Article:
Surrounded by posters for the Dubai Rugby Sevens, it was a pigskin that took centre stage as the UAE Falcons, the country's first American football team held a scrimmage in front of a small but enthusiastic crowd at The Sevens venue.
Falcons' flight shows how American 'game works'
DUBAI // Surrounded by posters for the Dubai Rugby Sevens, it was a pigskin that took centre stage Friday as the UAE Falcons, the country's first American football team, made their first public appearance.
The Falcons held a scrimmage in front of a small but enthusiastic crowd at The Sevens venue. Kai Trompeter, the team's German coach, said it was his only means of giving his new squad the experience of live competition.
"We are the only organised adult team in the country," he said. "It's unfortunate as, right now, to prepare playing games, we play scrimmages against our own defence."
Trompeter said plans have been made to stage international exhibition matches against teams from Saudi Arabia, Kuwait and Turkey, with the first game likely to take place in January, he said. The Falcons are made up of around 60 players, ranging from former semi-professionals to beginners with potential, and came together only in the past 12 months.
The American Football Academy (AFA), an initiative set up in 2010 with the objective of developing a grass-roots system for the sport, also planned to create the UAE's first professional team.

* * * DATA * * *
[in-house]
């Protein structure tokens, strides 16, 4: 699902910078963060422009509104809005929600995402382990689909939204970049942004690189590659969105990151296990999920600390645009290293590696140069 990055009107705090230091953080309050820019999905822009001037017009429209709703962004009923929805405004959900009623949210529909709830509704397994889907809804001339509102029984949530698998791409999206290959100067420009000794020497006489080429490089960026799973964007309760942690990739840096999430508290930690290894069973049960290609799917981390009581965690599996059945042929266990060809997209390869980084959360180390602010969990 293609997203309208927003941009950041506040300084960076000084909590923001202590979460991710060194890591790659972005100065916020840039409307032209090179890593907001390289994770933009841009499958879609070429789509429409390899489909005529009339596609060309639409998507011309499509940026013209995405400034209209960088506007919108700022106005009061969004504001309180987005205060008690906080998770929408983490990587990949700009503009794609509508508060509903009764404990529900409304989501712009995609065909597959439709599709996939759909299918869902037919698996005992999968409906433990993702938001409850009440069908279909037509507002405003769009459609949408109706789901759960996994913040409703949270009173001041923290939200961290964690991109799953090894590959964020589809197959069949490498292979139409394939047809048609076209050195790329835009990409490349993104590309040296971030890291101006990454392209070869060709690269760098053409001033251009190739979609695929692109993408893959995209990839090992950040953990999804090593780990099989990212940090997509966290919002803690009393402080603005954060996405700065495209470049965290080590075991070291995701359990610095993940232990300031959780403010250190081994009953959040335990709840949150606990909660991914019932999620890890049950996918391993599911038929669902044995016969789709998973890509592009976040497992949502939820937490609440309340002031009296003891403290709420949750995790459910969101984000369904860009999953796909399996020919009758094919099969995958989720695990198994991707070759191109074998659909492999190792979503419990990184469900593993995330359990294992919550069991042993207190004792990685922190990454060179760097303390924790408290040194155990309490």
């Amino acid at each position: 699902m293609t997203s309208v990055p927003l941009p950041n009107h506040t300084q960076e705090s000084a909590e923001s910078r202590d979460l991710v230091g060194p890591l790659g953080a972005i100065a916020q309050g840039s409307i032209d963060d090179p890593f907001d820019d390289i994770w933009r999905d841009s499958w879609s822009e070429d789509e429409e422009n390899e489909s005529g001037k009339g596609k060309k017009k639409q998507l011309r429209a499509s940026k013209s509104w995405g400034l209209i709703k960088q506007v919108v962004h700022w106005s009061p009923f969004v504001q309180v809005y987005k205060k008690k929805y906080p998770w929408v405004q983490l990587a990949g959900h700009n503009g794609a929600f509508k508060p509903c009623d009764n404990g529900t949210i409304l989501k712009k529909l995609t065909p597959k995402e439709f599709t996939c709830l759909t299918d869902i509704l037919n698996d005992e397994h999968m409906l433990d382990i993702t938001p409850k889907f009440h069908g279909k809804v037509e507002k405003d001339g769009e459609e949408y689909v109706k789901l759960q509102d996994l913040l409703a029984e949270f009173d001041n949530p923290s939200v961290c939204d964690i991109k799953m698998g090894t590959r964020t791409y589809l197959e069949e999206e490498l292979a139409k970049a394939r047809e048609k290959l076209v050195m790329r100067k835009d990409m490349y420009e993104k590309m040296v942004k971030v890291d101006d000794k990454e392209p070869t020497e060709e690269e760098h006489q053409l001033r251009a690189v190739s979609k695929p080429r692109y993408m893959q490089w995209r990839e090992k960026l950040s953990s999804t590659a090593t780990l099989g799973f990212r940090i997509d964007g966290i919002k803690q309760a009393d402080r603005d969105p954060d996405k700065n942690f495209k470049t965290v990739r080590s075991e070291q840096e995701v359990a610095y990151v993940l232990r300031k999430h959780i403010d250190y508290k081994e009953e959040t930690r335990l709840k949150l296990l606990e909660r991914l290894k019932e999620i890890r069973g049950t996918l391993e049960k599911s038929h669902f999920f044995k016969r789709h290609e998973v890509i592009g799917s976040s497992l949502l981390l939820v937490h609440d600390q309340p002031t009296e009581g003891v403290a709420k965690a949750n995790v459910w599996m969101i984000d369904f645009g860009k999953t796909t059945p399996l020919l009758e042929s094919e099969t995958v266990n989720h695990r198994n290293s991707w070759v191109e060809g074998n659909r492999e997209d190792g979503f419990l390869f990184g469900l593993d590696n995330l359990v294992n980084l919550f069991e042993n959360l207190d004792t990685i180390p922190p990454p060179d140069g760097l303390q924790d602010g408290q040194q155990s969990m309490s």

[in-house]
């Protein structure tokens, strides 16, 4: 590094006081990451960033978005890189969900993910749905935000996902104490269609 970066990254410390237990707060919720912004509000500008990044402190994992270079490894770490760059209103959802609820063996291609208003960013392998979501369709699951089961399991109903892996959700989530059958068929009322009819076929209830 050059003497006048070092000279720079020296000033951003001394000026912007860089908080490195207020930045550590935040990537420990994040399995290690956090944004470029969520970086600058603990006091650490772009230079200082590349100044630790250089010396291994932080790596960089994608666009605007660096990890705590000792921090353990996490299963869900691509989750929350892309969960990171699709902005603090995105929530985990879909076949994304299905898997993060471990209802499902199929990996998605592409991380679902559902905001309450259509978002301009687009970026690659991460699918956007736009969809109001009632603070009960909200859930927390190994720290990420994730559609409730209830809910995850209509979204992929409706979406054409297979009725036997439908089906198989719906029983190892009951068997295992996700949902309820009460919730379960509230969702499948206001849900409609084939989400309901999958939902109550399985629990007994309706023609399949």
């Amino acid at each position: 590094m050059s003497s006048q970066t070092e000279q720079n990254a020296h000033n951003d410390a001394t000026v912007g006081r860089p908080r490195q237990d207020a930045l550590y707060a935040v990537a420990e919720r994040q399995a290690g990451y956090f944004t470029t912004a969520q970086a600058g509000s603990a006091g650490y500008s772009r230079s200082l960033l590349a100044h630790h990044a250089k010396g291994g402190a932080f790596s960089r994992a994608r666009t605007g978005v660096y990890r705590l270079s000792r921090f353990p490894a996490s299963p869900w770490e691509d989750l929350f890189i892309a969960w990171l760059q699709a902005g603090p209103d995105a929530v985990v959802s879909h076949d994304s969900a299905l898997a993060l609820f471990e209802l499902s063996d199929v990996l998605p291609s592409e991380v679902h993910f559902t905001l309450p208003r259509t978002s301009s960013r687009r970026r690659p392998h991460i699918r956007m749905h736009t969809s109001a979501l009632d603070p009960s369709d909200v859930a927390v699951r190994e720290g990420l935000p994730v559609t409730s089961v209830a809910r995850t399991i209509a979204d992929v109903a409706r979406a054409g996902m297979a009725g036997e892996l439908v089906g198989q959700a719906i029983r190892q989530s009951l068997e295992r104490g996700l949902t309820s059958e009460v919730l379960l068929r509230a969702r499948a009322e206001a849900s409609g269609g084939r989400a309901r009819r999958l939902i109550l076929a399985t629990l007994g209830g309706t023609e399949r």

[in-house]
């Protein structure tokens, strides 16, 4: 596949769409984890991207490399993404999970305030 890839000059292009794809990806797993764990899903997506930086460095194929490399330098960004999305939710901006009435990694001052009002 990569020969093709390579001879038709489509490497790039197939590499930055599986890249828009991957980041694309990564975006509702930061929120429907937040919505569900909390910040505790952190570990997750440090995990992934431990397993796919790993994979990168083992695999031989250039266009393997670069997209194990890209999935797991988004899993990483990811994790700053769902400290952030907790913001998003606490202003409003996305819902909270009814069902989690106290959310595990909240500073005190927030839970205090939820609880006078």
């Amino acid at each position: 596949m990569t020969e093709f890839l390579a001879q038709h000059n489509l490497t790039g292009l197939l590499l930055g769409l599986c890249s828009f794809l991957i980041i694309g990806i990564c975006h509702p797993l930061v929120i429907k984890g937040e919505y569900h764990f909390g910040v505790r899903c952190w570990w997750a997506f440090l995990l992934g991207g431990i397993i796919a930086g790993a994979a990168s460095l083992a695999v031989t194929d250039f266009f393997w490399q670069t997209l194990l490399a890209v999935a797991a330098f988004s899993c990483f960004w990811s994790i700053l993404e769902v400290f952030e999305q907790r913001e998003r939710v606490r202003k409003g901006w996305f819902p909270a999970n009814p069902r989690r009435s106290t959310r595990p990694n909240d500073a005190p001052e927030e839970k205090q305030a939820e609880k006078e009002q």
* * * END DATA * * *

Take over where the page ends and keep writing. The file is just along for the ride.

However, when the academy's first coach, Rex Stevenson, returned to the United States, plans for a pro team fell through. But the younger recruits remained.
"You still see the kids here, who are training under the academy, but we had a lot of adult players signing up for the team, too, so now we operate our own management in cooperation with the AFA," Trompeter said.
Before the scrimmage, two squads of young players from the embryonic AFA provided an entertaining undercard in front of family members. Clad in full uniforms, complete with helmets and mouth guards, children such as Nabil Arabi and Siddiq Canty showed spectators there is passion in the UAE for this foreign sport.
"I love to play American football, but they don't support it at my school," said Arabi after an impressive stint as quarterback. "I didn't know the UAE had a national team, so I was planning to go to the States to play."
One of the primary reasons Trompeter helped organise yesterday's event was to publicise the Falcons and the work the AFA are doing, as well as helping people understand how the game works. "Educating people, that's the real challenge," said Byron Canty, Siddiq's father. "It's hard for a sport like [American] football to get recognition, but they are showing today there's an interest. And the kids just love it."